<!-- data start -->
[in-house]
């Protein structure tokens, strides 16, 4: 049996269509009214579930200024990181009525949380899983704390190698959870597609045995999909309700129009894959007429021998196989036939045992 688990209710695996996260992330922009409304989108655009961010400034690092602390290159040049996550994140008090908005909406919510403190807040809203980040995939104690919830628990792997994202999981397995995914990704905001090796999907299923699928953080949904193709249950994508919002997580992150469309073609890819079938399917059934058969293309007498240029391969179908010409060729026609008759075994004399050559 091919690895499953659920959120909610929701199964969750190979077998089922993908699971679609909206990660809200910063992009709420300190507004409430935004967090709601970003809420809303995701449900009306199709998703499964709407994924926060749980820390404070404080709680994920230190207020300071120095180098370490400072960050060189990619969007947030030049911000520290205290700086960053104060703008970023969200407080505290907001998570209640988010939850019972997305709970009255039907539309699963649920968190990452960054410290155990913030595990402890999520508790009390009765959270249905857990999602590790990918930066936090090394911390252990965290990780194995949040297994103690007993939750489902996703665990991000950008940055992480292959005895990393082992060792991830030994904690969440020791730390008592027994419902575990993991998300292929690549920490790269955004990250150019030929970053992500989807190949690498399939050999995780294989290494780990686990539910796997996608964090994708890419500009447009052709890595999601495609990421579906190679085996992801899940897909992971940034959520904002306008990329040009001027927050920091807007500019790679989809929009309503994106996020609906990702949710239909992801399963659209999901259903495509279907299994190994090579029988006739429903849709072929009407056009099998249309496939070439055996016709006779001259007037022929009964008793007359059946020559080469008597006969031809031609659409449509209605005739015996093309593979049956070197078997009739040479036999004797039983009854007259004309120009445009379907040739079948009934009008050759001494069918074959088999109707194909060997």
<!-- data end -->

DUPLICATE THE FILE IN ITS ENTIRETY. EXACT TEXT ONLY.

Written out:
[in-house]
């Protein structure tokens, strides 16, 4: 049996269509009214579930200024990181009525949380899983704390190698959870597609045995999909309700129009894959007429021998196989036939045992 688990209710695996996260992330922009409304989108655009961010400034690092602390290159040049996550994140008090908005909406919510403190807040809203980040995939104690919830628990792997994202999981397995995914990704905001090796999907299923699928953080949904193709249950994508919002997580992150469309073609890819079938399917059934058969293309007498240029391969179908010409060729026609008759075994004399050559 091919690895499953659920959120909610929701199964969750190979077998089922993908699971679609909206990660809200910063992009709420300190507004409430935004967090709601970003809420809303995701449900009306199709998703499964709407994924926060749980820390404070404080709680994920230190207020300071120095180098370490400072960050060189990619969007947030030049911000520290205290700086960053104060703008970023969200407080505290907001998570209640988010939850019972997305709970009255039907539309699963649920968190990452960054410290155990913030595990402890999520508790009390009765959270249905857990999602590790990918930066936090090394911390252990965290990780194995949040297994103690007993939750489902996703665990991000950008940055992480292959005895990393082992060792991830030994904690969440020791730390008592027994419902575990993991998300292929690549920490790269955004990250150019030929970053992500989807190949690498399939050999995780294989290494780990686990539910796997996608964090994708890419500009447009052709890595999601495609990421579906190679085996992801899940897909992971940034959520904002306008990329040009001027927050920091807007500019790679989809929009309503994106996020609906990702949710239909992801399963659209999901259903495509279907299994190994090579029988006739429903849709072929009407056009099998249309496939070439055996016709006779001259007037022929009964008793007359059946020559080469008597006969031809031609659409449509209605005739015996093309593979049956070197078997009739040479036999004797039983009854007259004309120009445009379907040739079948009934009008050759001494069918074959088999109707194909060997």